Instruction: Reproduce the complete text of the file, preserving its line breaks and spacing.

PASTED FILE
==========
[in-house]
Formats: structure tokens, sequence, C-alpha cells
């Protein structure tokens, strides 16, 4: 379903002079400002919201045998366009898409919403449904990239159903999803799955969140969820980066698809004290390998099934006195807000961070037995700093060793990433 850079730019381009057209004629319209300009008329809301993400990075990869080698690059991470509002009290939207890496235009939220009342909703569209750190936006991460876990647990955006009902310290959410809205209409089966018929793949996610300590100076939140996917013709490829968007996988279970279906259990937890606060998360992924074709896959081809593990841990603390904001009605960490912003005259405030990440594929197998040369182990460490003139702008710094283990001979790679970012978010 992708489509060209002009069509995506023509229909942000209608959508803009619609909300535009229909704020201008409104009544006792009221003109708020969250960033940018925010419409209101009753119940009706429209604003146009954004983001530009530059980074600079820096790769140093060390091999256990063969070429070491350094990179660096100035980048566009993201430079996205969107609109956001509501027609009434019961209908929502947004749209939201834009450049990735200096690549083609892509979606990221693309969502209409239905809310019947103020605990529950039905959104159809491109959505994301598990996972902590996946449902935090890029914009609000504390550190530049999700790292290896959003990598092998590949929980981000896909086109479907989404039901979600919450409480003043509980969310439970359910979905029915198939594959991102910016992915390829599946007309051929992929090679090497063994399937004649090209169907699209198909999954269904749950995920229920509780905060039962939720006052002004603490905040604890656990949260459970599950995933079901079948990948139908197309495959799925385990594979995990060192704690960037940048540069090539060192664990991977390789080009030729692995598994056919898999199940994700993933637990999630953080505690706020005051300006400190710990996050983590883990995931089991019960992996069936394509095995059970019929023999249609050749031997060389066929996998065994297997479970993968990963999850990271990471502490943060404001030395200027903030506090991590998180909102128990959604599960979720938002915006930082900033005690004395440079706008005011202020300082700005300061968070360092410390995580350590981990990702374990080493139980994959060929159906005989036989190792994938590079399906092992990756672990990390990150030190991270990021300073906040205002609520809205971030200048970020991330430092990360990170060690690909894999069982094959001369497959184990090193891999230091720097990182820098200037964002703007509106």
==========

[in-house]
Formats: structure tokens, sequence, C-alpha cells
């Protein structure tokens, strides 16, 4: 379903002079400002919201045998366009898409919403449904990239159903999803799955969140969820980066698809004290390998099934006195807000961070037995700093060793990433 850079730019381009057209004629319209300009008329809301993400990075990869080698690059991470509002009290939207890496235009939220009342909703569209750190936006991460876990647990955006009902310290959410809205209409089966018929793949996610300590100076939140996917013709490829968007996988279970279906259990937890606060998360992924074709896959081809593990841990603390904001009605960490912003005259405030990440594929197998040369182990460490003139702008710094283990001979790679970012978010 992708489509060209002009069509995506023509229909942000209608959508803009619609909300535009229909704020201008409104009544006792009221003109708020969250960033940018925010419409209101009753119940009706429209604003146009954004983001530009530059980074600079820096790769140093060390091999256990063969070429070491350094990179660096100035980048566009993201430079996205969107609109956001509501027609009434019961209908929502947004749209939201834009450049990735200096690549083609892509979606990221693309969502209409239905809310019947103020605990529950039905959104159809491109959505994301598990996972902590996946449902935090890029914009609000504390550190530049999700790292290896959003990598092998590949929980981000896909086109479907989404039901979600919450409480003043509980969310439970359910979905029915198939594959991102910016992915390829599946007309051929992929090679090497063994399937004649090209169907699209198909999954269904749950995920229920509780905060039962939720006052002004603490905040604890656990949260459970599950995933079901079948990948139908197309495959799925385990594979995990060192704690960037940048540069090539060192664990991977390789080009030729692995598994056919898999199940994700993933637990999630953080505690706020005051300006400190710990996050983590883990995931089991019960992996069936394509095995059970019929023999249609050749031997060389066929996998065994297997479970993968990963999850990271990471502490943060404001030395200027903030506090991590998180909102128990959604599960979720938002915006930082900033005690004395440079706008005011202020300082700005300061968070360092410390995580350590981990990702374990080493139980994959060929159906005989036989190792994938590079399906092992990756672990990390990150030190991270990021300073906040205002609520809205971030200048970020991330430092990360990170060690690909894999069982094959001369497959184990090193891999230091720097990182820098200037964002703007509106």